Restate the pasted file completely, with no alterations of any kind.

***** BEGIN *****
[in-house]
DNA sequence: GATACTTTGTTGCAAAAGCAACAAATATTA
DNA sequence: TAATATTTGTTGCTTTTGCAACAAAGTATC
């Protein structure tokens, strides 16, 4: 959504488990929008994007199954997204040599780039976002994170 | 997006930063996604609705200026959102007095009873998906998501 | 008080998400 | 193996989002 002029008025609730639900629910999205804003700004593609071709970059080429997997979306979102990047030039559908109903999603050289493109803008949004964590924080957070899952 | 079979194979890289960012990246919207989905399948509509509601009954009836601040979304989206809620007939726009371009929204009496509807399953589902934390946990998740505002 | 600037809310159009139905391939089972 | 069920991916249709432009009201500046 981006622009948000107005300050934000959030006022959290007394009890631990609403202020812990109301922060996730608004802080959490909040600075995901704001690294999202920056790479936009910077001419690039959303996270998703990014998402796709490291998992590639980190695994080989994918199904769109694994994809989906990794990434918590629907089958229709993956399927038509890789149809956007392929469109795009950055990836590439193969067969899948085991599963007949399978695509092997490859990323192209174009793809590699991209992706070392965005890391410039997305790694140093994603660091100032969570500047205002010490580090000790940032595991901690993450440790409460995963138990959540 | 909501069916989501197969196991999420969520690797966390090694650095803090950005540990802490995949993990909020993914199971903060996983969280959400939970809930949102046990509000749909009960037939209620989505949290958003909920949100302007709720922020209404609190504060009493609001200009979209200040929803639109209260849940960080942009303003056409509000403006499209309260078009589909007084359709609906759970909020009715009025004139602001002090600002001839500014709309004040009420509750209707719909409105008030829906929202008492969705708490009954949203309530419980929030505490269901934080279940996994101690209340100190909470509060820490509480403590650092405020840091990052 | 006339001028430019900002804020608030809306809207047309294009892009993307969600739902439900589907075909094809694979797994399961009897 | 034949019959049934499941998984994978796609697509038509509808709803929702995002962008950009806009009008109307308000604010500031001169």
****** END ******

[in-house]
DNA sequence: GATACTTTGTTGCAAAAGCAACAAATATTA
DNA sequence: TAATATTTGTTGCTTTTGCAACAAAGTATC
């Protein structure tokens, strides 16, 4: 959504488990929008994007199954997204040599780039976002994170 | 997006930063996604609705200026959102007095009873998906998501 | 008080998400 | 193996989002 002029008025609730639900629910999205804003700004593609071709970059080429997997979306979102990047030039559908109903999603050289493109803008949004964590924080957070899952 | 079979194979890289960012990246919207989905399948509509509601009954009836601040979304989206809620007939726009371009929204009496509807399953589902934390946990998740505002 | 600037809310159009139905391939089972 | 069920991916249709432009009201500046 981006622009948000107005300050934000959030006022959290007394009890631990609403202020812990109301922060996730608004802080959490909040600075995901704001690294999202920056790479936009910077001419690039959303996270998703990014998402796709490291998992590639980190695994080989994918199904769109694994994809989906990794990434918590629907089958229709993956399927038509890789149809956007392929469109795009950055990836590439193969067969899948085991599963007949399978695509092997490859990323192209174009793809590699991209992706070392965005890391410039997305790694140093994603660091100032969570500047205002010490580090000790940032595991901690993450440790409460995963138990959540 | 909501069916989501197969196991999420969520690797966390090694650095803090950005540990802490995949993990909020993914199971903060996983969280959400939970809930949102046990509000749909009960037939209620989505949290958003909920949100302007709720922020209404609190504060009493609001200009979209200040929803639109209260849940960080942009303003056409509000403006499209309260078009589909007084359709609906759970909020009715009025004139602001002090600002001839500014709309004040009420509750209707719909409105008030829906929202008492969705708490009954949203309530419980929030505490269901934080279940996994101690209340100190909470509060820490509480403590650092405020840091990052 | 006339001028430019900002804020608030809306809207047309294009892009993307969600739902439900589907075909094809694979797994399961009897 | 034949019959049934499941998984994978796609697509038509509808709803929702995002962008950009806009009008109307308000604010500031001169």